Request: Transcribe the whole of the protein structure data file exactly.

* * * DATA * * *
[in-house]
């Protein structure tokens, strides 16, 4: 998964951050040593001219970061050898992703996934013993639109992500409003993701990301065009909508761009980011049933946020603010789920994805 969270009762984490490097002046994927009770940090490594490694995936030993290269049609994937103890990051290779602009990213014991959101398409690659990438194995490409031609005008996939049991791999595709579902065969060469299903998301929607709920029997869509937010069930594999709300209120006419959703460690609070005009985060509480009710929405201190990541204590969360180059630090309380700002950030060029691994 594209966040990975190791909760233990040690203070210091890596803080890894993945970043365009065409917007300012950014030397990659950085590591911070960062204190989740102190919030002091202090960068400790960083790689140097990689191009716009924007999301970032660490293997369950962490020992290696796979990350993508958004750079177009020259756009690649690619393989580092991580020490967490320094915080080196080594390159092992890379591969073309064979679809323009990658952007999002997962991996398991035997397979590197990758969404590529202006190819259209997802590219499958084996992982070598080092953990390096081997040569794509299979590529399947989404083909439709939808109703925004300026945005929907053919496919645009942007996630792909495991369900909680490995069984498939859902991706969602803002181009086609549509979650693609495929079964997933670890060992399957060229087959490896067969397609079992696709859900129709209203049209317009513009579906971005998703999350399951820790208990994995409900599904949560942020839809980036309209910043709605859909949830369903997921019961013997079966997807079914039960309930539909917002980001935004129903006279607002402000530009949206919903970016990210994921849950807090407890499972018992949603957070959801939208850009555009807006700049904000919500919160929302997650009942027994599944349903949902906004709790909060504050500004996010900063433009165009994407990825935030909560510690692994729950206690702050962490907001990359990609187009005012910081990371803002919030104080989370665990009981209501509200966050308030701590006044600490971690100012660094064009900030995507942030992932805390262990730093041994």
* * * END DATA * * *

[in-house]
């Protein structure tokens, strides 16, 4: 998964951050040593001219970061050898992703996934013993639109992500409003993701990301065009909508761009980011049933946020603010789920994805 969270009762984490490097002046994927009770940090490594490694995936030993290269049609994937103890990051290779602009990213014991959101398409690659990438194995490409031609005008996939049991791999595709579902065969060469299903998301929607709920029997869509937010069930594999709300209120006419959703460690609070005009985060509480009710929405201190990541204590969360180059630090309380700002950030060029691994 594209966040990975190791909760233990040690203070210091890596803080890894993945970043365009065409917007300012950014030397990659950085590591911070960062204190989740102190919030002091202090960068400790960083790689140097990689191009716009924007999301970032660490293997369950962490020992290696796979990350993508958004750079177009020259756009690649690619393989580092991580020490967490320094915080080196080594390159092992890379591969073309064979679809323009990658952007999002997962991996398991035997397979590197990758969404590529202006190819259209997802590219499958084996992982070598080092953990390096081997040569794509299979590529399947989404083909439709939808109703925004300026945005929907053919496919645009942007996630792909495991369900909680490995069984498939859902991706969602803002181009086609549509979650693609495929079964997933670890060992399957060229087959490896067969397609079992696709859900129709209203049209317009513009579906971005998703999350399951820790208990994995409900599904949560942020839809980036309209910043709605859909949830369903997921019961013997079966997807079914039960309930539909917002980001935004129903006279607002402000530009949206919903970016990210994921849950807090407890499972018992949603957070959801939208850009555009807006700049904000919500919160929302997650009942027994599944349903949902906004709790909060504050500004996010900063433009165009994407990825935030909560510690692994729950206690702050962490907001990359990609187009005012910081990371803002919030104080989370665990009981209501509200966050308030701590006044600490971690100012660094064009900030995507942030992932805390262990730093041994």